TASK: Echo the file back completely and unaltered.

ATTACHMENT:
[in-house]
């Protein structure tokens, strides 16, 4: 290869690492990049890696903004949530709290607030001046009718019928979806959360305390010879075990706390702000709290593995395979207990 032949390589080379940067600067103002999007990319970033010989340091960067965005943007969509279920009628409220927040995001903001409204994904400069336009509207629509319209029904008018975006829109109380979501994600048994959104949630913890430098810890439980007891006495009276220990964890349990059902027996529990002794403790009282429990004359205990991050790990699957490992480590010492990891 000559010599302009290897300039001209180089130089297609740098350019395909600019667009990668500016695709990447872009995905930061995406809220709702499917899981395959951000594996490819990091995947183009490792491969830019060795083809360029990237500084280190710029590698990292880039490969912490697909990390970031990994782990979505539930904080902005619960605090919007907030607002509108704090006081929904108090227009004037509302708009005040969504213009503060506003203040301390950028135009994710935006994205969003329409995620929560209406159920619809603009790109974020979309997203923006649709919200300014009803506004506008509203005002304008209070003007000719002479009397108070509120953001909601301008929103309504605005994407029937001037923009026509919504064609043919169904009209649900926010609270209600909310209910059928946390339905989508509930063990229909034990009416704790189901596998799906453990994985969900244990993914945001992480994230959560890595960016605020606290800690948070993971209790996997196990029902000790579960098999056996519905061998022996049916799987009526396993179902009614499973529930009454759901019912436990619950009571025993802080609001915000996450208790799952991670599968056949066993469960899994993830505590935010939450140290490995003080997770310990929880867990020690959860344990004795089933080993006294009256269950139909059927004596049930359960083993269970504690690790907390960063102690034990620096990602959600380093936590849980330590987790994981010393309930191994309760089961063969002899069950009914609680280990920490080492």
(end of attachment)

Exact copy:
[in-house]
């Protein structure tokens, strides 16, 4: 290869690492990049890696903004949530709290607030001046009718019928979806959360305390010879075990706390702000709290593995395979207990 032949390589080379940067600067103002999007990319970033010989340091960067965005943007969509279920009628409220927040995001903001409204994904400069336009509207629509319209029904008018975006829109109380979501994600048994959104949630913890430098810890439980007891006495009276220990964890349990059902027996529990002794403790009282429990004359205990991050790990699957490992480590010492990891 000559010599302009290897300039001209180089130089297609740098350019395909600019667009990668500016695709990447872009995905930061995406809220709702499917899981395959951000594996490819990091995947183009490792491969830019060795083809360029990237500084280190710029590698990292880039490969912490697909990390970031990994782990979505539930904080902005619960605090919007907030607002509108704090006081929904108090227009004037509302708009005040969504213009503060506003203040301390950028135009994710935006994205969003329409995620929560209406159920619809603009790109974020979309997203923006649709919200300014009803506004506008509203005002304008209070003007000719002479009397108070509120953001909601301008929103309504605005994407029937001037923009026509919504064609043919169904009209649900926010609270209600909310209910059928946390339905989508509930063990229909034990009416704790189901596998799906453990994985969900244990993914945001992480994230959560890595960016605020606290800690948070993971209790996997196990029902000790579960098999056996519905061998022996049916799987009526396993179902009614499973529930009454759901019912436990619950009571025993802080609001915000996450208790799952991670599968056949066993469960899994993830505590935010939450140290490995003080997770310990929880867990020690959860344990004795089933080993006294009256269950139909059927004596049930359960083993269970504690690790907390960063102690034990620096990602959600380093936590849980330590987790994981010393309930191994309760089961063969002899069950009914609680280990920490080492």